This Forum is for: HDTV Buyer
1 ... How to Buy an HDTV by alantran at Feb. 25, 2013 7:57 am gmt2 ...... Re: How to Buy an HDTV by Randy48 at Feb. 25, 2013 5:29 pm gmt
DATE: Feb. 25, 2013 7:57 am gmt
SUBJECT: How to Buy an HDTVWhether you're looking for a very basic low-cost set or a feature-packed, razor-thin model with 3D, selecting the right HDTV isn't easy. There are plenty of questions to answer: What type of display should you get? Plasma, LCD, or LED? How big should the screen be? How about resolution, refresh rate, and other specs? What sort of extras do you need?
Understanding the basics will help you make your choice (and your video) crystal clear, so here's what you should consider when shopping for your next HDTV.
Plasma or LCD? And What About LED?
Plasma TVs were the only flat-panel models available when they were first introduced more than a decade ago. But given the remarkable rise in the popularity of LCD TVs in the past couple of years, many manufacturers have stopped making plasma sets, while the remaining playersâ€”LG, Panasonic, and Samsungâ€”are shifting toward producing larger screen sizes and plasma-based 3D TVs.
The popularity of LCD TVs can be attributed to some of the technology's inherent advantages over plasma, including a wider range of screen sizes, a very bright picture, and better energy efficiency. And LED-backlit LCDs offer even greater energy efficiency and are often thinner than CCFL-based LCDs, especially edge-lit LED models. But LED-based sets can suffer from some picture uniformity issues like 'blooming', where lighter parts of the picture bleed into darker ones, reducing overall black levels.
Plasma's strengths include its very dark blacks, and overall picture consistency, which (unlike CCFL or LED) doesn't exhibit color shifts, loss of saturation, or reduced contrast when viewed at wider angles. With plasma you don't need to be front and center to have the best seat in the house. And a plasma's fast-pulsing pixels are inherently well-suited for minimizing detail loss in fast motion like action films or live sports. Also, plasma can give you good bang for your buck if you want a really big screen.
Choose Your Resolution
Right now, 1080p resolution (1,920 by 1,080 pixels, progressively scanned) is the pinnacle for consumer home-theater material, and all other things being equal, you want the screen resolution of your HDTV to match this format in order to provide the most detailed picture possible.
Many factors affect the perception of picture detail, including distance, the quality of your eyesight, and the quality of the video material. At a viewing distance of 12 feet, it would be difficult to distinguish between a 720p and a 1080p display showing the same 1080p video (like a Blu-ray movie) if you have 20/20 vision. 1080p is most critical with bigger screen sizes, where larger numbers of smaller pixels create a more seamless image. It's less important for screens smaller than 40 inches, since you'd have to sit very close in order to notice the additional details. These days, though, 1080p sets are becoming the norm and no longer command premium prices. If you can afford 1080p, go for it.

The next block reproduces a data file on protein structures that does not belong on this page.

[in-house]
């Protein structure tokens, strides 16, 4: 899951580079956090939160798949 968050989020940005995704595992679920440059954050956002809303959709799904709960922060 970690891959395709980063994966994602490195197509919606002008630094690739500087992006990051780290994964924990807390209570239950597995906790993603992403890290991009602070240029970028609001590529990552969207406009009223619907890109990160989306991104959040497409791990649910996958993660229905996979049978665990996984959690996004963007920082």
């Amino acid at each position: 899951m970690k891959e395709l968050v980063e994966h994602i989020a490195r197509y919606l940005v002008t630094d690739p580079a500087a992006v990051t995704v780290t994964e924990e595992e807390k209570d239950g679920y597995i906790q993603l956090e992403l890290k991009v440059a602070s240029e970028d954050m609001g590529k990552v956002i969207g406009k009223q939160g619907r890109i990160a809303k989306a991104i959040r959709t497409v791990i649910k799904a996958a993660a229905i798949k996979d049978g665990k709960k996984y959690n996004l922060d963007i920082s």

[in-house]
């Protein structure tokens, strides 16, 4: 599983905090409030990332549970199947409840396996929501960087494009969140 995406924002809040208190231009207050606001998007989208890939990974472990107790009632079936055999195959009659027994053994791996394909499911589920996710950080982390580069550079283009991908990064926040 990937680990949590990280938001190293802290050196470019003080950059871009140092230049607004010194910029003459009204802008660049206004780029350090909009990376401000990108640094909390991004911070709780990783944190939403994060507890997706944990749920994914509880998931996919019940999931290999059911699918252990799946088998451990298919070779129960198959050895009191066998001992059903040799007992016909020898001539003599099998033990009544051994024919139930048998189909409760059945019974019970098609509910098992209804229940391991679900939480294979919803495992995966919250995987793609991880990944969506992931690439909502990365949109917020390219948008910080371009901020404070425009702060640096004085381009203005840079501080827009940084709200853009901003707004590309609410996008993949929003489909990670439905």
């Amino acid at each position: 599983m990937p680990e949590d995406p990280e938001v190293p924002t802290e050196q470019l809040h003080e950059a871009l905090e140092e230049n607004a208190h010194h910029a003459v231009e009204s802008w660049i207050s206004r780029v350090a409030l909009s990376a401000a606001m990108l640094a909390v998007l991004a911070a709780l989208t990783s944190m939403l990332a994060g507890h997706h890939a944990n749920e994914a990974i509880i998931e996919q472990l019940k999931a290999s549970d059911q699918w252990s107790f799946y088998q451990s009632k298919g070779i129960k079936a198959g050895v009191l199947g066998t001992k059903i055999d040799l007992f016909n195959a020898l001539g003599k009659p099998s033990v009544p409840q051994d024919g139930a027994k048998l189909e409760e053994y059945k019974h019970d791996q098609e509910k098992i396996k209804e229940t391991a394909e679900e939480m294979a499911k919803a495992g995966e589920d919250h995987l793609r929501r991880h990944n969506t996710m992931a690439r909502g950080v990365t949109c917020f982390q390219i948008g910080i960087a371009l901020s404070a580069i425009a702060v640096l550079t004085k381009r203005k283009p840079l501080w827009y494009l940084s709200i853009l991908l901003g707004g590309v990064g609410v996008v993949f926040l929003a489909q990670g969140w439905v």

You may have heard some mutterings about 4K or Ultra HD, which is being billed as the next big thing in HDTV resolution. An Ultra HD television is one that displays at least 8 million active pixels, with a minimum resolution of 3,840 by 2,160. Sony, Toshiba, and LG have announced Ultra HD televisions. In fact, the 84-inch LG 84LM9600 went on sale in late October for $20,000. With prices that high and virtually no content to watch at that resolution, it's safe to stick with a 1080p TV for the foreseeable future. Ultra HD isn't coming to your living room any time soon.
Refresh Rate and Contrast Ratio
One of the biggest problems with narrowing your choices to a single HDTV is the sheer number of specs. To make your job a little easier, two of the biggies, refresh rate and contrast ratio, are safe to ignore.
Refresh (or response) rate, the speed at which your TV's panel refreshes its image, is expressed in hertz (60Hz, 120Hz, 240Hz, 480Hz, or 600Hz). The theory is that the a faster refresh rate results in a smoother image. But in reality, there are several reasons this simply isn't true, and it's not worth paying more for a set with a faster response rate. In many cases, 60Hz will do just fine.
Contrast ratio is the difference between the darkest black and the brightest white a panel can display. In theory, the highest contrast ratio possible is desirable since dark blacks and bright whites contribute to a high-quality picture. There isn't a standardized way of measuring this spec, though, so Samsung's numbers aren't comparable with, say, Panasonic's or Sharp's numbers. And, as you might imagine, vendors are vying to come up with the highest ratios, so they can charge more. Always ignore contrast ratios from manufacturers, and read reviews instead. We test contrast ratio uniformly across all the HDTVs we test.
DATE: Feb. 25, 2013 5:29 pm gmt
SUBJECT: Re: How to Buy an HDTV
Due to the sequential display of colors on certain projectors such as DLP, some viewers, including me, will see the image broken into RGB components if their eyes move about the screen rapidly. Given the differences in each particular type of display, it is a wise idea to preview the type of display before making a purchase.